Thank you for interceding with us this week for Dr. Atul Aghamkar in India.
The second most populous country in the world, India is home to 1.38 billion people (80% Hindu, 14% Muslim, 2% Christian, 2% Sikh). Megacities like Mumbai, Delhi, and Bangalore each have over ten million residents. In response to the coronavirus pandemic, the Indian government imposed a lockdown on March 25, now extended until May 3. As a result, tens of millions of migrant workers from rural areas have lost their jobs and temporary shelters in urban centers throughout the country. Due to transportation shutdowns, many must make their way home, even hundreds of miles away, on foot. Please pray for those facing enormous risk, not only of infection, but also of starvation.
Atul serves as Director of the National Center for Urban Transformation (NCUT) in Bangalore, India. NCUT is a ministry of the Evangelical Fellowship of India (EFI), a national alliance of 65,000 churches, and 150 mission agencies and parachurch organizations across India. Through training seminars, conferences, writers’ workshops, and publications, NCUT mobilizes and equips Christian leaders ministering in Indian cities.
Previously, Atul headed the Department of Missiology at South Asia Institute for Advanced Christian Studies (SAICS), a Vital SustainAbility client school, in Bangalore, and also taught at Union Biblical Seminary in Pune. SCHOLARLEADERS supported Atul for his PhD, which he earned from Fuller Theological Seminary in 1995. Atul is married to Suman, who leads the Urban Alliance Center in Bangalore. Their work is especially important in India, where 34% of the population resides in urban areas.
Atul shares the following message:
The sudden shutdown of India, due to COVID-19, has taken all of us by surprise! This has led to massive confusion, as people do not know how to respond. Factories, shops, industries, offices, schools, and colleges have been shut down. Public and private transportation have completely ceased to function. People are prevented from going out of their homes, and those who venture out are beaten by the police. Heavy restrictions limit people’s movements. The shutdown has drastically affected people’s lives.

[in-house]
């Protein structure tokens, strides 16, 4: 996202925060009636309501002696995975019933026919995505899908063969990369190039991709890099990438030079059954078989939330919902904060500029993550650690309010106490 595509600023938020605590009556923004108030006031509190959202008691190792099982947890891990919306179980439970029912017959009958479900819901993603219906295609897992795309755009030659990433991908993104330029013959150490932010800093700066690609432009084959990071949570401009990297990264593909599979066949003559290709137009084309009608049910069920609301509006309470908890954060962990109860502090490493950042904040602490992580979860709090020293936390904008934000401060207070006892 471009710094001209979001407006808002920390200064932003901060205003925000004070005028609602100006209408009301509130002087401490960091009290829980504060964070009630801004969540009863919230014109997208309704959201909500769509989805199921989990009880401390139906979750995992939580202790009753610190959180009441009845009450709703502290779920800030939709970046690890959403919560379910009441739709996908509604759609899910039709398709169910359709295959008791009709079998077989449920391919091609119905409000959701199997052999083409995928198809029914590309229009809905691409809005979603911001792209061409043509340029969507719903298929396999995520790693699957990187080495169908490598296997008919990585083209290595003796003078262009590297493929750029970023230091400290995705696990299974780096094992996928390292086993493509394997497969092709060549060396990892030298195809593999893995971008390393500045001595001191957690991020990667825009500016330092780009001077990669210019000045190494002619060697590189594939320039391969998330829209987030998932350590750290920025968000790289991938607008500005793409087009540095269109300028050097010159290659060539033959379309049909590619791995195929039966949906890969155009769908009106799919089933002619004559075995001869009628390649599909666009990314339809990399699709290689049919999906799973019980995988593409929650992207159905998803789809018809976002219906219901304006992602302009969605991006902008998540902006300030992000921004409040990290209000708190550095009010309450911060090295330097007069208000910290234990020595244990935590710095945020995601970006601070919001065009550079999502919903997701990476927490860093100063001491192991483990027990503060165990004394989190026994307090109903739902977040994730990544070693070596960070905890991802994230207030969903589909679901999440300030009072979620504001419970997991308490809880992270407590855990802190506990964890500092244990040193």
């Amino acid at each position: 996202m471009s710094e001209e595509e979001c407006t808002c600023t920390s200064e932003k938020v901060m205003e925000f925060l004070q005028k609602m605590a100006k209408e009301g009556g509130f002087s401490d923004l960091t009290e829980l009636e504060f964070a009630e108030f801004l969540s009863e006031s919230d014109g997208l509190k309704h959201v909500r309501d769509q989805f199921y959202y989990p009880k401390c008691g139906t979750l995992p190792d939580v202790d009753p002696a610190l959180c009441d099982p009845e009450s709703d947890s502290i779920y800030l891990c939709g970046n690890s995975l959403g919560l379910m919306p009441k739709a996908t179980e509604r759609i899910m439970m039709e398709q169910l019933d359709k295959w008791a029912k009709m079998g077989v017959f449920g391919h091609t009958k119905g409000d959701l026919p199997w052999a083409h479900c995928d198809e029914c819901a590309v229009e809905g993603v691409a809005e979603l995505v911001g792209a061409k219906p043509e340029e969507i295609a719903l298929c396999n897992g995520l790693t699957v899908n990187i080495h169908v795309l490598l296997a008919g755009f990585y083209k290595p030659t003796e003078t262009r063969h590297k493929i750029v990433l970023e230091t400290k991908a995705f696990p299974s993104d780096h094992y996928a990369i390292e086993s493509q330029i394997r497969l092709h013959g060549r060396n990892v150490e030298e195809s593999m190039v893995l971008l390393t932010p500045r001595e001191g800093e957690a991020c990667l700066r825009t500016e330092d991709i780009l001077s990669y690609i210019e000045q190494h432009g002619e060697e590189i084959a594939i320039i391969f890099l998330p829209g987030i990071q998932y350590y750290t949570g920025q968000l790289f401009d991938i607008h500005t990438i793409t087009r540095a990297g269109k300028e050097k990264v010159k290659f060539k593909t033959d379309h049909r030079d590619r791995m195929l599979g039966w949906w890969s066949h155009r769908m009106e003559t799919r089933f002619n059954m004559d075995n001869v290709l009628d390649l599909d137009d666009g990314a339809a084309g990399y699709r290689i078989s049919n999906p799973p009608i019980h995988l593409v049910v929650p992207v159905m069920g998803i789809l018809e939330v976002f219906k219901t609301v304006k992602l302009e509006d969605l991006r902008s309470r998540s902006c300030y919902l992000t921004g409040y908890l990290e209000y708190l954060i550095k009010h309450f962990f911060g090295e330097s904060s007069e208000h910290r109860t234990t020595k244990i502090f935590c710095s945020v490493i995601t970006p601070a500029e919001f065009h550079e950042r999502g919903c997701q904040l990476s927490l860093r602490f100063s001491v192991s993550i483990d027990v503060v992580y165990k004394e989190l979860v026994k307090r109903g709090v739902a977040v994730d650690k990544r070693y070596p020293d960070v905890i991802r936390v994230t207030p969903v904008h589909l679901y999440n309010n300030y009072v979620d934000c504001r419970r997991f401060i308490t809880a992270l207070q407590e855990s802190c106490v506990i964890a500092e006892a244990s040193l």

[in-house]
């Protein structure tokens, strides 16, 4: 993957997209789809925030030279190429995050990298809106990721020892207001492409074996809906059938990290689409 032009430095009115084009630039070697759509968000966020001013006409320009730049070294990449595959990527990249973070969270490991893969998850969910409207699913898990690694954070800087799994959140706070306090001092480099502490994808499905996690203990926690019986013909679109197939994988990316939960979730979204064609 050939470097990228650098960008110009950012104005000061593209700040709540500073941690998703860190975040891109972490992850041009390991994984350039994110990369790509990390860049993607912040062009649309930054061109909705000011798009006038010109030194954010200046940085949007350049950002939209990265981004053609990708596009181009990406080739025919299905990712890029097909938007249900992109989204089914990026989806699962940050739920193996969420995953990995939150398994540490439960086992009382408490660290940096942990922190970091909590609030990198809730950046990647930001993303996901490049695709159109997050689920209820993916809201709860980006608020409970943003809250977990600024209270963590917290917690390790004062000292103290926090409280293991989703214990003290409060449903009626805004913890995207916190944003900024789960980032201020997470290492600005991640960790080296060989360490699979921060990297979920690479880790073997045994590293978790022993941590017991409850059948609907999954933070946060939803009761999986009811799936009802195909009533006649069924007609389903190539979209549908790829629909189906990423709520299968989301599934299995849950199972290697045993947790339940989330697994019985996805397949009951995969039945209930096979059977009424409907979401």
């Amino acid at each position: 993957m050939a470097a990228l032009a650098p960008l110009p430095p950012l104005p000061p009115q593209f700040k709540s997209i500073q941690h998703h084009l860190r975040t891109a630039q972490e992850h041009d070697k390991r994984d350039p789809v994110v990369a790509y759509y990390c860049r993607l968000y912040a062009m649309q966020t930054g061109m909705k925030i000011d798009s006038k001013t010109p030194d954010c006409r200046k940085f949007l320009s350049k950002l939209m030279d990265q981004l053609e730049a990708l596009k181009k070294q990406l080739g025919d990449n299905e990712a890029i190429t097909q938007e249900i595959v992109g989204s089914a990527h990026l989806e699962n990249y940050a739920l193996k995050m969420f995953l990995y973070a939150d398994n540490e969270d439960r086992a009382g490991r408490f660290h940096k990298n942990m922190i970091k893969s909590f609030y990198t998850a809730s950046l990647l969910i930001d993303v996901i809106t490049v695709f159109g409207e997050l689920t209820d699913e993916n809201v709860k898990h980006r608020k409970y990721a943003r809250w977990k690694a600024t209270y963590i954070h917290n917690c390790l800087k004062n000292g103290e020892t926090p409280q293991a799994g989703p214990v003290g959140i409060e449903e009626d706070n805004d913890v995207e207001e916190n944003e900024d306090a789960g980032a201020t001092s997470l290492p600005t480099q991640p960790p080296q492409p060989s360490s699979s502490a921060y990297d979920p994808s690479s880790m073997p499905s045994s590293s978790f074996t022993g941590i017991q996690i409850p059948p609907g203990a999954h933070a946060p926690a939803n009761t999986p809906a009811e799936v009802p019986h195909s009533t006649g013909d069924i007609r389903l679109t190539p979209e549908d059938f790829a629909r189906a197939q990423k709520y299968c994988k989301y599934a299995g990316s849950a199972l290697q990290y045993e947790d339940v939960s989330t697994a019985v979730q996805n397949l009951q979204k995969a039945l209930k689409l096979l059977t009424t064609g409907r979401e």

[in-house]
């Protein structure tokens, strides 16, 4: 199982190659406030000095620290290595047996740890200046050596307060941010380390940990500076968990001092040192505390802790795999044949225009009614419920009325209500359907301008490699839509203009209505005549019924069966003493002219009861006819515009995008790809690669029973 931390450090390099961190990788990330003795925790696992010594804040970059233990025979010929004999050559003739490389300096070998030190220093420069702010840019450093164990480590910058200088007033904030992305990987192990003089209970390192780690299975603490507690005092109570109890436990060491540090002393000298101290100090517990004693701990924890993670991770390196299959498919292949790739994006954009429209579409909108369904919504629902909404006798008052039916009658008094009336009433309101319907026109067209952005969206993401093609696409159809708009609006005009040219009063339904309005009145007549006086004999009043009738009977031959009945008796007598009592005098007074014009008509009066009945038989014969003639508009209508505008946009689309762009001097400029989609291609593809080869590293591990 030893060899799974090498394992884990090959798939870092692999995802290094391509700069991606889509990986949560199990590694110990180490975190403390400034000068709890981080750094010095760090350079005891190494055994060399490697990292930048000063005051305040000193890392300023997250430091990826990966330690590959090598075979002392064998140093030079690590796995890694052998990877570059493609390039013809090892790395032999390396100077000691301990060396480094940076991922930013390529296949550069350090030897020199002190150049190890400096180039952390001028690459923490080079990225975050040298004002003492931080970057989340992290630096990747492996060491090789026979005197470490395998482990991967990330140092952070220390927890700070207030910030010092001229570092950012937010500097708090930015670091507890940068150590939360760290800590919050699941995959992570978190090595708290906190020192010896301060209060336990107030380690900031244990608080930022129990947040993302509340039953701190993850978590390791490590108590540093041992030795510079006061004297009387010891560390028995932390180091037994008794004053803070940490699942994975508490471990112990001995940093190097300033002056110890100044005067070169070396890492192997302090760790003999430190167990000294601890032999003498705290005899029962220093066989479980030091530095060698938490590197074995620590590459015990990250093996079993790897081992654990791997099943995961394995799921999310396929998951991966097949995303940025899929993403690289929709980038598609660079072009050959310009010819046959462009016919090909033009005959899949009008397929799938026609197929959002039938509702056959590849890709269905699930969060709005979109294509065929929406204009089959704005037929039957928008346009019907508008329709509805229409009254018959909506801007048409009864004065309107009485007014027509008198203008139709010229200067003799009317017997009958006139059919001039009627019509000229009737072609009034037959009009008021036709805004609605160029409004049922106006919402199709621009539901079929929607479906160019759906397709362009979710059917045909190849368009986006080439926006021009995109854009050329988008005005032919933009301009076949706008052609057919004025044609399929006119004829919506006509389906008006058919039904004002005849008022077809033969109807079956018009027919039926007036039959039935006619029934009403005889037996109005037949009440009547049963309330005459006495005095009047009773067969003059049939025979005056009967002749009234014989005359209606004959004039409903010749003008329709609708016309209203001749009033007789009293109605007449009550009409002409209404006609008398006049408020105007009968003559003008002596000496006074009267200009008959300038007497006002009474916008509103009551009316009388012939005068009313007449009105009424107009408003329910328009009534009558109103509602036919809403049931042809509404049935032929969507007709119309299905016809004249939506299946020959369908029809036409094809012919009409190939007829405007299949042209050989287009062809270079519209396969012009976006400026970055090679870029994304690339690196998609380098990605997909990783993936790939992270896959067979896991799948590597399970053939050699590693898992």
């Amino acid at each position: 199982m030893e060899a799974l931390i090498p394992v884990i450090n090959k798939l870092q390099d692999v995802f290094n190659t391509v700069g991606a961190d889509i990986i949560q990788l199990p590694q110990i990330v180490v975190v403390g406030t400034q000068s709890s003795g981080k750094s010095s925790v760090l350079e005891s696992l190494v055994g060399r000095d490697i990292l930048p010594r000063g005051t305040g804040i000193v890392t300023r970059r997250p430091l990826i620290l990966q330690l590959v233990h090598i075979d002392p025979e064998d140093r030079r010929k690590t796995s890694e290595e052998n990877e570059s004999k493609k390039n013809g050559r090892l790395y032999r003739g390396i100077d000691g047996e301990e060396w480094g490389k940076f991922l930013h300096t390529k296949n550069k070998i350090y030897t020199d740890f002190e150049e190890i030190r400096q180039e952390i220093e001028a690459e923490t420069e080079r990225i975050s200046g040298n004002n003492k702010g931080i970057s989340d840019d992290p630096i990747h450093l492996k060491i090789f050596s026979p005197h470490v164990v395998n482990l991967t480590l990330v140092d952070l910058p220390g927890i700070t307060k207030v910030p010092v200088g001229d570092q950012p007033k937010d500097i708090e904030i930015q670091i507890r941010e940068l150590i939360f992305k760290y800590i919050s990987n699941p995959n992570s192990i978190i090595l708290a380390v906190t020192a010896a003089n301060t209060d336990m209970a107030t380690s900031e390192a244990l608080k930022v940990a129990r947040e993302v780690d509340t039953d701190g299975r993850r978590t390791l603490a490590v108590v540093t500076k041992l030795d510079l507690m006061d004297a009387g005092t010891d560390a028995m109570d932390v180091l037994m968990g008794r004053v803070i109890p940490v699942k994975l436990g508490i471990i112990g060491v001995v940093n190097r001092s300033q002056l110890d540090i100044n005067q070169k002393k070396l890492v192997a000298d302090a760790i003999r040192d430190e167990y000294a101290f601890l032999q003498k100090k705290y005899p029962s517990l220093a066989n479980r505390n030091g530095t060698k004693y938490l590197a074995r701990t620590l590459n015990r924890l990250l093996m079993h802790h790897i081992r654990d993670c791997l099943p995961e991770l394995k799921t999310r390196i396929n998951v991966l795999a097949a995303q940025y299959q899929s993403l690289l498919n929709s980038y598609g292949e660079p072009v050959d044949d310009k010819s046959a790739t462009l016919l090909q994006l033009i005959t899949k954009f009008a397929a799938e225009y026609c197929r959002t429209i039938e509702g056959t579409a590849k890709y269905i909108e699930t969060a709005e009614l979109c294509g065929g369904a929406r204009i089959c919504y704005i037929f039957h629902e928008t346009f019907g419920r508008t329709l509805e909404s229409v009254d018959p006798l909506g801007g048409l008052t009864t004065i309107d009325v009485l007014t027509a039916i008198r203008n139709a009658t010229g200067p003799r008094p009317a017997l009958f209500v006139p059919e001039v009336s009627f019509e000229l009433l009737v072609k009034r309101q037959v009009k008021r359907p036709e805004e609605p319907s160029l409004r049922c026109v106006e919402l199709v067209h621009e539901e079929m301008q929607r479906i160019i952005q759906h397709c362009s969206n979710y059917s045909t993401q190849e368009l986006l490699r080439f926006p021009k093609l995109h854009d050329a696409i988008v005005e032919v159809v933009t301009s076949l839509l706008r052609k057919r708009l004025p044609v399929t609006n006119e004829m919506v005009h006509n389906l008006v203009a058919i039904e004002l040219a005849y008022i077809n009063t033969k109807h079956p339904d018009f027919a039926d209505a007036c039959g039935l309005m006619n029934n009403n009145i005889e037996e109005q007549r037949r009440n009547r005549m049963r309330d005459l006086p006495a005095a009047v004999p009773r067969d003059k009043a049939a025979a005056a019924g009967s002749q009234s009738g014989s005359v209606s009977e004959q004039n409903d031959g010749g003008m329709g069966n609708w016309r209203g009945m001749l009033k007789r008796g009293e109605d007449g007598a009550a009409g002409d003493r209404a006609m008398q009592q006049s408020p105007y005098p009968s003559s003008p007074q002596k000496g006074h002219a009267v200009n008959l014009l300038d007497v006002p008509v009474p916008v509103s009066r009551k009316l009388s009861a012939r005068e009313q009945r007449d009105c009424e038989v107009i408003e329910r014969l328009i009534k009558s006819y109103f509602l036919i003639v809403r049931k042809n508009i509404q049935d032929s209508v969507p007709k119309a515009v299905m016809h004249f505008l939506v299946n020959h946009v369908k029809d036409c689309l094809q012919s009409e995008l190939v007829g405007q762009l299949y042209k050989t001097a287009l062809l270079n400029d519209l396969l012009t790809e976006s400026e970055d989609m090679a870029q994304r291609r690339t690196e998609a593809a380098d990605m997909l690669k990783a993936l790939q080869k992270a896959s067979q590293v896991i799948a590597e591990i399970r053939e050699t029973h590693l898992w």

While life at every level has been disturbed, the poorest of the poor are the ones most deeply affected by this shutdown. A large percentage of India’s workforce is part of the unorganized sector – this refers to those who eat only when they can find work that day. A huge number of these workers are internal migrants in India’s major cities.
Due to the sudden shutdown, most of them have lost their daily livelihoods and have been forced to move back to their villages. Due to the shutdown of public transportation, millions have had to walk back hundreds of miles with their families, many of them without any protection or access to food and water. Some have reportedly died on the way, while others end up with no means of survival after finally reaching their villages. Their misery is immense and, due to the extension of the shutdown, many of them may face severe starvation.
Impact on Churches
Churches in India have also been forced to shut down, and many have gone digital. Urban churches with access to the Internet and digital recording facilities have moved worship services online, but the majority of churches are at a loss regarding how to deal with this shutdown while still managing their ministries. Obviously, a good number of urban and semi-urban Christian families have started worshiping at home, using online services. However, the impact of the shutdown is seen primarily in rural and semi-rural churches, as they are not able to sustain their ministries, and their pastors and evangelists are struggling to get their monthly support.
One positive development is worth mentioning though: In the midst of this shutdown, knowing that the poorest of the poor are badly affected, a number of churches, Christian organizations, and individuals have taken the initiative in providing food, basic necessities, and medicines to those living in dire poverty, especially those migrants who have lost their jobs and are stuck in cities. We receive daily reports of such initiatives undertaken by Christians who are demonstrating their love and compassion toward the poor and needy.
The Evangelical Fellowship of India (EFI) and its subsidiaries have been active in many parts of India to assist those who are badly affected by the shutdown. EFI has set aside a special corpus of funds to assist poor pastors, ministers, evangelists, and missionaries affected by the situation. Many Christian hospitals have opened their doors and made sacrifices to accommodate people in need. Many Christian NGOs are assisting needy people to demonstrate their love toward their neighbors.
The National Center for Urban Transformation has had to either cancel or postpone at least nine of our scheduled meetings, consultations, seminars, and workshops due to the shutdown. We are now far behind in fulfilling our ministry and training goals, and we are not sure if we can plan additional training programs in near future. We need grace and wisdom from the Lord as we continue to cope with the situation at hand.
With kind regards,